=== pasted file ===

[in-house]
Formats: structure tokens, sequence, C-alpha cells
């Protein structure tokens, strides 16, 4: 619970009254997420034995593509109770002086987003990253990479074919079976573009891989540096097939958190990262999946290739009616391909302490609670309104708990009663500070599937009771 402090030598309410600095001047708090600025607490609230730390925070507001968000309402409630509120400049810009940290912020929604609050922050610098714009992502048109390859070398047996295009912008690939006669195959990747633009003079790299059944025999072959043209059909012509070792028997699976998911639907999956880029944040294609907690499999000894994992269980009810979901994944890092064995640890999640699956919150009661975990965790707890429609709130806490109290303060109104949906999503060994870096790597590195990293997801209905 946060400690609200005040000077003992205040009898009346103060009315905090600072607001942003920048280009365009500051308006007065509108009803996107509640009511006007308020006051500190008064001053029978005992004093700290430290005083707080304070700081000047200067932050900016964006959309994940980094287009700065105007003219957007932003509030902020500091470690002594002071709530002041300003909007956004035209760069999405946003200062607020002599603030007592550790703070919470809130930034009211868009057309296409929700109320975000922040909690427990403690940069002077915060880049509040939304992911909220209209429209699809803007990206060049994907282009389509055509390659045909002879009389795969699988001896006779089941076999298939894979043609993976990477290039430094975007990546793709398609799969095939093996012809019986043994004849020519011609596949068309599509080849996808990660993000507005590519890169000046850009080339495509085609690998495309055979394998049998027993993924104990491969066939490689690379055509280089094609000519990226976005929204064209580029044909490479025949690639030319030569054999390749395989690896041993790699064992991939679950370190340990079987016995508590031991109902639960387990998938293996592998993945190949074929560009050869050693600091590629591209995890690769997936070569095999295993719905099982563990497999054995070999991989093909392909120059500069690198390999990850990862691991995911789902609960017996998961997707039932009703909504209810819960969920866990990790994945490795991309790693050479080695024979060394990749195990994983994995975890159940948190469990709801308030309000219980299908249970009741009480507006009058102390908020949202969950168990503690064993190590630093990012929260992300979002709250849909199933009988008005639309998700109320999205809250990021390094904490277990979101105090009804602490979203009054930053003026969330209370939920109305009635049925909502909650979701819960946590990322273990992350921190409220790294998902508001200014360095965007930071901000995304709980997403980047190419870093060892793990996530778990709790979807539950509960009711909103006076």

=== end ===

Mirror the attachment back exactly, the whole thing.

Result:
[in-house]
Formats: structure tokens, sequence, C-alpha cells
């Protein structure tokens, strides 16, 4: 619970009254997420034995593509109770002086987003990253990479074919079976573009891989540096097939958190990262999946290739009616391909302490609670309104708990009663500070599937009771 402090030598309410600095001047708090600025607490609230730390925070507001968000309402409630509120400049810009940290912020929604609050922050610098714009992502048109390859070398047996295009912008690939006669195959990747633009003079790299059944025999072959043209059909012509070792028997699976998911639907999956880029944040294609907690499999000894994992269980009810979901994944890092064995640890999640699956919150009661975990965790707890429609709130806490109290303060109104949906999503060994870096790597590195990293997801209905 946060400690609200005040000077003992205040009898009346103060009315905090600072607001942003920048280009365009500051308006007065509108009803996107509640009511006007308020006051500190008064001053029978005992004093700290430290005083707080304070700081000047200067932050900016964006959309994940980094287009700065105007003219957007932003509030902020500091470690002594002071709530002041300003909007956004035209760069999405946003200062607020002599603030007592550790703070919470809130930034009211868009057309296409929700109320975000922040909690427990403690940069002077915060880049509040939304992911909220209209429209699809803007990206060049994907282009389509055509390659045909002879009389795969699988001896006779089941076999298939894979043609993976990477290039430094975007990546793709398609799969095939093996012809019986043994004849020519011609596949068309599509080849996808990660993000507005590519890169000046850009080339495509085609690998495309055979394998049998027993993924104990491969066939490689690379055509280089094609000519990226976005929204064209580029044909490479025949690639030319030569054999390749395989690896041993790699064992991939679950370190340990079987016995508590031991109902639960387990998938293996592998993945190949074929560009050869050693600091590629591209995890690769997936070569095999295993719905099982563990497999054995070999991989093909392909120059500069690198390999990850990862691991995911789902609960017996998961997707039932009703909504209810819960969920866990990790994945490795991309790693050479080695024979060394990749195990994983994995975890159940948190469990709801308030309000219980299908249970009741009480507006009058102390908020949202969950168990503690064993190590630093990012929260992300979002709250849909199933009988008005639309998700109320999205809250990021390094904490277990979101105090009804602490979203009054930053003026969330209370939920109305009635049925909502909650979701819960946590990322273990992350921190409220790294998902508001200014360095965007930071901000995304709980997403980047190419870093060892793990996530778990709790979807539950509960009711909103006076």